Steve Backshall climbing Upuigma-tepui
|Elevation||2,100 m (6,900 ft)|
Upuigma-tepui, also known as El Castillo, is a tepui in Bolívar state, Venezuela. A relatively isolated peak, both it and nearby Angasima-tepui lie just south of the vast Chimantá Massif, from which they are separated by the Río Aparurén valley. Upuigma-tepui is situated entirely within the bounds of Canaima National Park.
The imposing peak of Upuigma-tepui has an elevation of around 2,100 metres (6,900 ft). Its highly uneven summit is dotted with numerous rock towers and deep crevasses which make it practically impossible to traverse. Summit vegetation is predominantly in the form of tepui scrub and dense stands of herbaceous plants. The mountain has a summit area of 0.63 km2 (0.24 sq mi) and an estimated slope area of 13 km2 (5.0 sq mi).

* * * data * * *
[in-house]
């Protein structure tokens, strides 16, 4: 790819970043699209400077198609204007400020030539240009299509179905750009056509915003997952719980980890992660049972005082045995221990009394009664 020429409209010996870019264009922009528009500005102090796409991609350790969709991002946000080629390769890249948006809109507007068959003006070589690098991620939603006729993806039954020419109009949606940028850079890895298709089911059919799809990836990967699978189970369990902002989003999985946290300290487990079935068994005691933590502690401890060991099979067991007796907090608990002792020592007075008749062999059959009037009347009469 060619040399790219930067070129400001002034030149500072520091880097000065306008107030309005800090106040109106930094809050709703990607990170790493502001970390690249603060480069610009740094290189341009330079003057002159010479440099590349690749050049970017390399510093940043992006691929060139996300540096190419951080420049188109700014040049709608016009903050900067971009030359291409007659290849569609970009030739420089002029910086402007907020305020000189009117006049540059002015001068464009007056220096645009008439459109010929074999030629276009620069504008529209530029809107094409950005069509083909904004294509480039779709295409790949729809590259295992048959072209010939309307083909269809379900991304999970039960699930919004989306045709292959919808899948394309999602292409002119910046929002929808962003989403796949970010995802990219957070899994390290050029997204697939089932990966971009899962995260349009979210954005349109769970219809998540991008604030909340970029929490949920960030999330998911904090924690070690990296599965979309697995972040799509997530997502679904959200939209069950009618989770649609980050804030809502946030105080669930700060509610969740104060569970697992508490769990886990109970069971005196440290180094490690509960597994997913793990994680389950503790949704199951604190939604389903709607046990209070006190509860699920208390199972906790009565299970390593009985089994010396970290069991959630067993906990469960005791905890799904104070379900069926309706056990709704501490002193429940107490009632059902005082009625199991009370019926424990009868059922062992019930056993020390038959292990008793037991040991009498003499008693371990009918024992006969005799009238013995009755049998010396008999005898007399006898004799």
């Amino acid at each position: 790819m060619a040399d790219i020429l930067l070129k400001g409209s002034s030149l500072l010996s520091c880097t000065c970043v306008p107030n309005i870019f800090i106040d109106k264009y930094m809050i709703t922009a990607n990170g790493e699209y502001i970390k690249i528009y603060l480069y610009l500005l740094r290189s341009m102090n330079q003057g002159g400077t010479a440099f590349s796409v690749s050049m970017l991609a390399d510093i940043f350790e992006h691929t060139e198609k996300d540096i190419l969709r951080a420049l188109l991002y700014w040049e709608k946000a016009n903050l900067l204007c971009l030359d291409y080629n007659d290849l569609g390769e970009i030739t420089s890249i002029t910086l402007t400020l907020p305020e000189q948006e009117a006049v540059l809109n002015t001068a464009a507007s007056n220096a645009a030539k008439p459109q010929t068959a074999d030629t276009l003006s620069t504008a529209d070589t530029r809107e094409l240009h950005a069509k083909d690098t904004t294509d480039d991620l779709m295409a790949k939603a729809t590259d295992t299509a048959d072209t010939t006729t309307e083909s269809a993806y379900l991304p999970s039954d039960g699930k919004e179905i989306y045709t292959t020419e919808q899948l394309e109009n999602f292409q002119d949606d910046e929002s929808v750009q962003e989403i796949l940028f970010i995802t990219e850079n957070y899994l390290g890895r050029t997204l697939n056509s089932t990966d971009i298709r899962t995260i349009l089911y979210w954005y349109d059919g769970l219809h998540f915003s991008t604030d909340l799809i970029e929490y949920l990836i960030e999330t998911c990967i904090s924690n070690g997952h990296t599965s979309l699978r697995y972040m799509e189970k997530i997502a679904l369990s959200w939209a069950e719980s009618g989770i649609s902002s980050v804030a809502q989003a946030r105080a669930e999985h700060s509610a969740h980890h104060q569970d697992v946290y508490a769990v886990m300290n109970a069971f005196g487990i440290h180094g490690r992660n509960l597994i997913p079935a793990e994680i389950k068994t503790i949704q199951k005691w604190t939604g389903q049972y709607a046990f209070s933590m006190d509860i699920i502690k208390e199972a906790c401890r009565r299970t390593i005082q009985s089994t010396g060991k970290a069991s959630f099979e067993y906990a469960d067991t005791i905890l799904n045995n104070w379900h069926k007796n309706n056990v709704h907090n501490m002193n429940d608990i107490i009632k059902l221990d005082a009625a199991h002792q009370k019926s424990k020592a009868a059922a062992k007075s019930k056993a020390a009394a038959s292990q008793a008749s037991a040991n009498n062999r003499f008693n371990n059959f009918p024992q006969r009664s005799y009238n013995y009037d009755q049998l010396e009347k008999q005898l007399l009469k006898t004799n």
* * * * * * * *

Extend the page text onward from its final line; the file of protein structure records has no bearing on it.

The first people to climb Upuigma-tepui were John Arran, Ivan Calderon and Steve Backshall, in 2007. Upon reaching the summit, they discovered several previously unknown species of plants and animals.
- Huber, O. (1995). Geographical and physical features. In: P.E. Berry, B.K. Holst & K. Yatskievych (eds.) Flora of the Venezuelan Guayana. Volume 1. Introduction. Missouri Botanical Garden Press, St. Louis. pp. 1–61.
- (Spanish) Torres, I.N. & D.D. Martín (November 2007). PDF Mejorando Nuestra Herencia.
- Conquering a virgin Venezuelan tepui. The Times, November 11, 2007.
- Lost Land Of The Jaguar - The First Ascent of Upuigma Tepuis in Venezuela for BBC Natural History Unit. Adventure Camera.
- (Spanish) Brewer-Carías, C. (2010). El origen de los tepuyes: los hijos de las estrellas. Río Verde 3: 54–69.
- (Spanish) La Cruz, L. (February–April 2010). Iván Calderon y su mundo vertical. Río Verde 1: 98–115.
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